SUMMARY OF THE INVENTION

An object of the invention is to avoid the problems of the prior art at least to some extent. In particular, the invention should provide a technique for the controlled execution of a program, the program being intended for a virtual machine, on a portable data carrier, by means of which technique security risks in the event of an attack or a malfunction are avoided. In some embodiments, reliable protection is to be achieved with as little loss of performance of the portable data carrier as possible.

According to the invention, the above object is completely or partially achieved by a method for the controlled execution of a program, the program being intended for a virtual machine, on a portable data carrier, wherein the data carrier has a processor which executes at least a first and a second virtual machine, the program is executed both by the first and by the second virtual machine, the operating state of the first virtual machine and the operating state of the second virtual machine are checked during execution of the program for correspondence, and execution of the program is aborted if a difference is found between the operating state of the first virtual machine and the operating state of the second virtual machine.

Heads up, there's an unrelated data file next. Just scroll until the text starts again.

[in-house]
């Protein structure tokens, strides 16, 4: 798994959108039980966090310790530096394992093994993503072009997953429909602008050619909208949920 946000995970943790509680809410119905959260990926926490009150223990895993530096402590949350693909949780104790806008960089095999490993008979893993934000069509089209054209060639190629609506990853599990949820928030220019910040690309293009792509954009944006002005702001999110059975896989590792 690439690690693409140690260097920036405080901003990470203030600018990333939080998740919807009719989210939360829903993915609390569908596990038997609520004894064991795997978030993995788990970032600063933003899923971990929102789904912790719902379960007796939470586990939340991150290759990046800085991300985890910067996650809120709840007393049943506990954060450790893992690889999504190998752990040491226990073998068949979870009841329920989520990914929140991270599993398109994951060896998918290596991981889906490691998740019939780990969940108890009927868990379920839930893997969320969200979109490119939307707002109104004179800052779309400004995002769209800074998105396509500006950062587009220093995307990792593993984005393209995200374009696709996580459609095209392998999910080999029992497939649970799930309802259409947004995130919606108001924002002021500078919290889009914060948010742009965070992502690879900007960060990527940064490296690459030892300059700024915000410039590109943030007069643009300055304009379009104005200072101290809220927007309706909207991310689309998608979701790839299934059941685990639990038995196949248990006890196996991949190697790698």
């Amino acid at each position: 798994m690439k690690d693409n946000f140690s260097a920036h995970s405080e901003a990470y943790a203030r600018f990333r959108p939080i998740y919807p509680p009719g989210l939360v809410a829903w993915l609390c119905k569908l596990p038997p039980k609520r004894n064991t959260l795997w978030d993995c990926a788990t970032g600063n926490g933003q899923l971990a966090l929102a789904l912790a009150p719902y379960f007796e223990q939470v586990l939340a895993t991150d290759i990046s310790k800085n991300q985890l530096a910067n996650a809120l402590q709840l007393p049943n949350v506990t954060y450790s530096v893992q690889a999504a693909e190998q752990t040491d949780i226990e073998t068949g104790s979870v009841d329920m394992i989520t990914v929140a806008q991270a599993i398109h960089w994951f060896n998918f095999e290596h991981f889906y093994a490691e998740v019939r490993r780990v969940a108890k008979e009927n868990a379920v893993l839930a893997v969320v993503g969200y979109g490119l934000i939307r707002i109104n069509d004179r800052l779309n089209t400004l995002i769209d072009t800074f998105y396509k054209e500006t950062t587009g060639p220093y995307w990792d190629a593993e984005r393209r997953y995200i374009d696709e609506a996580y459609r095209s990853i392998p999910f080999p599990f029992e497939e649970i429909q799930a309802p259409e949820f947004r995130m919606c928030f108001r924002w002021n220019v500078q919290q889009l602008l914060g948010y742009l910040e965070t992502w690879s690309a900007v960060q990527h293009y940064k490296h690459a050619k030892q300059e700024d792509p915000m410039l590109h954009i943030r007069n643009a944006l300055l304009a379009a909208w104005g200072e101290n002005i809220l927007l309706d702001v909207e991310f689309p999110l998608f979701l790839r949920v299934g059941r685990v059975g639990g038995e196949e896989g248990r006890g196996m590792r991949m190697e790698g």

Further according to the invention, the above object is completely or partially achieved by a portable data carrier having a processor, an operating system, at least a first and a second virtual machine, and a program, wherein the processor executes both the first and second virtual machine, the program is executed both by the first and by the second virtual machine, the operating system controls the processor to check the operating state of the first virtual machine and the operating state of the second virtual machine during execution of the program for correspondence, and the operating system controls the processor to abort execution of the program if a difference is found between the operating state of the first virtual machine and the operating state of the second virtual machine.